How to Create a Realistic Budget


A budget is one of the most important financial tools in your arsenal, but budgeting isn’t one size fits all. In order to be successful, your budget should reflect your income and spending, but also your desires and need to live a balanced life.

Learn to build a realistic budget with these tips from the financial experts at First Boulevard, a Black-owned digital bank with a mission to close wealth gaps and build generational wealth:

Know your numbers

Start by gathering all income you receive on a monthly basis. This should include regular income like paychecks, as well as variable income like money from babysitting or driving for a ride-share company.

Next, outline your expenses, or the things you spend your money on each month. To get a more accurate idea, look at your bank or credit card statements. This includes recurring expenses like your rent or mortgage, utilities, car payments and subscriptions, as well as variable expenses that may change from month to month like entertainment and dining out.

Look for trends in your variable expenses. Be sure to include everything in your outline, including trips to the hair salon, shopping and other treats.

Determine essential vs. non-essential

Break down your expenses by categorizing them as essential or non-essential. Here, you’re differentiating your needs from your wants.

Essentials include things you need to survive, like your mortgage or rent, utilities, groceries and medical needs. Non-essentials include the things you don’t necessarily need to survive, but provide you with comforts like cable, gym memberships, dry cleaning or trips to the spa. Non-essentials also include savings and any debts you may have.

Create your budget by listing your essential expenses first. Your debts, like student loans or car loan payments, may not be essential for you to survive, but they are high-priority expenses that need to be paid. Put these at the top of your non-essential expenses list.

Then list other non-essential expenses based on their level of importance to you. For example, if health and wellness are important to you, your gym membership may be higher on your list of non-essential expenses than buying new clothes.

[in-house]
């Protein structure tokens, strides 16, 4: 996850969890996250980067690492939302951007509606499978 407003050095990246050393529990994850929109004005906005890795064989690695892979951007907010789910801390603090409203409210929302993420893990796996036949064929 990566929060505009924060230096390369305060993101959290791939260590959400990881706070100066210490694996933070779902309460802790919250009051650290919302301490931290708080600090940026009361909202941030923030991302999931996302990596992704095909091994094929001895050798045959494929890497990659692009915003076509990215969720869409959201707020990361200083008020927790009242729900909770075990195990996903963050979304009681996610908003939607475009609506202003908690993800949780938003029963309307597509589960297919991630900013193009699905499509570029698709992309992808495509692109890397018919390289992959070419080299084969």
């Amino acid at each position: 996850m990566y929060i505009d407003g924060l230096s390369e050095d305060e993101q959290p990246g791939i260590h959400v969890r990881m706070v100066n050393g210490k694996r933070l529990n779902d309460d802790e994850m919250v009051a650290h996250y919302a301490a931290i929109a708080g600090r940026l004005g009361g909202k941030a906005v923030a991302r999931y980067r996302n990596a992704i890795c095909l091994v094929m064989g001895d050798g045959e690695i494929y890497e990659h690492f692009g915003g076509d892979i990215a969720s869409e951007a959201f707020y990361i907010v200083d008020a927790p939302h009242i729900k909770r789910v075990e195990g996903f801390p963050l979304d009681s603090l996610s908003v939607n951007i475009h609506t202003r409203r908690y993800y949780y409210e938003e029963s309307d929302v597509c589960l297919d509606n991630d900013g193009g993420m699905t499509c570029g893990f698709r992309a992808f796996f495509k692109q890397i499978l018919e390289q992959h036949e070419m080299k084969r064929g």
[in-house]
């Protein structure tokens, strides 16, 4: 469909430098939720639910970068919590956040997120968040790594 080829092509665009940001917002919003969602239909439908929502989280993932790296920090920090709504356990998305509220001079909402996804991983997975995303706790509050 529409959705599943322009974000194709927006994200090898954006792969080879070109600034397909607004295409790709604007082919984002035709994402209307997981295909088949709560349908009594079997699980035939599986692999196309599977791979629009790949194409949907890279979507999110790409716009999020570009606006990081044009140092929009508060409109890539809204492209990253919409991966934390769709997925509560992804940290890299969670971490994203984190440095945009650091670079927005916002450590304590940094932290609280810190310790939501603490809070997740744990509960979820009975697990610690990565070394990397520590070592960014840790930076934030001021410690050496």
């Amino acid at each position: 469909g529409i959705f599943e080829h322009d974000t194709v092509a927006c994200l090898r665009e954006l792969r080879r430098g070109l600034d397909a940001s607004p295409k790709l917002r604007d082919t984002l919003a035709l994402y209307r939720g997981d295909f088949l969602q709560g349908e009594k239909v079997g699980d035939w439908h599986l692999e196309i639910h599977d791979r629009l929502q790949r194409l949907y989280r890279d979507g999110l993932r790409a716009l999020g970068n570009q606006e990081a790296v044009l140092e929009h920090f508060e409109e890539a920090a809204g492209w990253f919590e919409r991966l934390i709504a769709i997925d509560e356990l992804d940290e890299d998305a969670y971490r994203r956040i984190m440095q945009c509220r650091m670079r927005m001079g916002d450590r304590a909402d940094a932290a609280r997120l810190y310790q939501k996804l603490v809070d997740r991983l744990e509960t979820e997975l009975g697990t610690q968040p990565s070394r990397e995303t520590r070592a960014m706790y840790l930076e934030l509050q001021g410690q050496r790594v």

Keep listing your expenses until the total equals all of your income for the month. Using all of your income is called zero-based budgeting, and helps make sure every dollar of your income is accounted for in your budget. 

If you get to a point where you don’t have enough income to cover all your expenses, review your list of essential and non-essential expenses to look for ways to reduce or eliminate costs.

Be realistic

When creating a monthly budget, it may be tempting to try and restructure everything to meet your financial goals faster. While this can fast-track your way toward a goal, it can cause you to lose sight of the person who has to do the work to stick with the budget. 

Instead of creating a bare bones budget where you limit yourself, plan to allow yourself at least a couple of times per week to indulge in small treats.

Choose a budgeting tool

Once you’ve gathered all of your financial information, it’s time to choose a way to manage and track your budget. If you’re old school, you may want to use the pencil and paper approach. Or you can start with pen and paper then transfer that information to a budgeting app. By writing it out first, you’re more likely to catch mistakes or omissions. 

If you’re a little more tech savvy, there are some convenient and affordable apps and websites available to help.

The key to creating a realistic budget is balancing the needs of your finances with your personal needs. Find more practical advice and tools for managing your money at (Family Features) 

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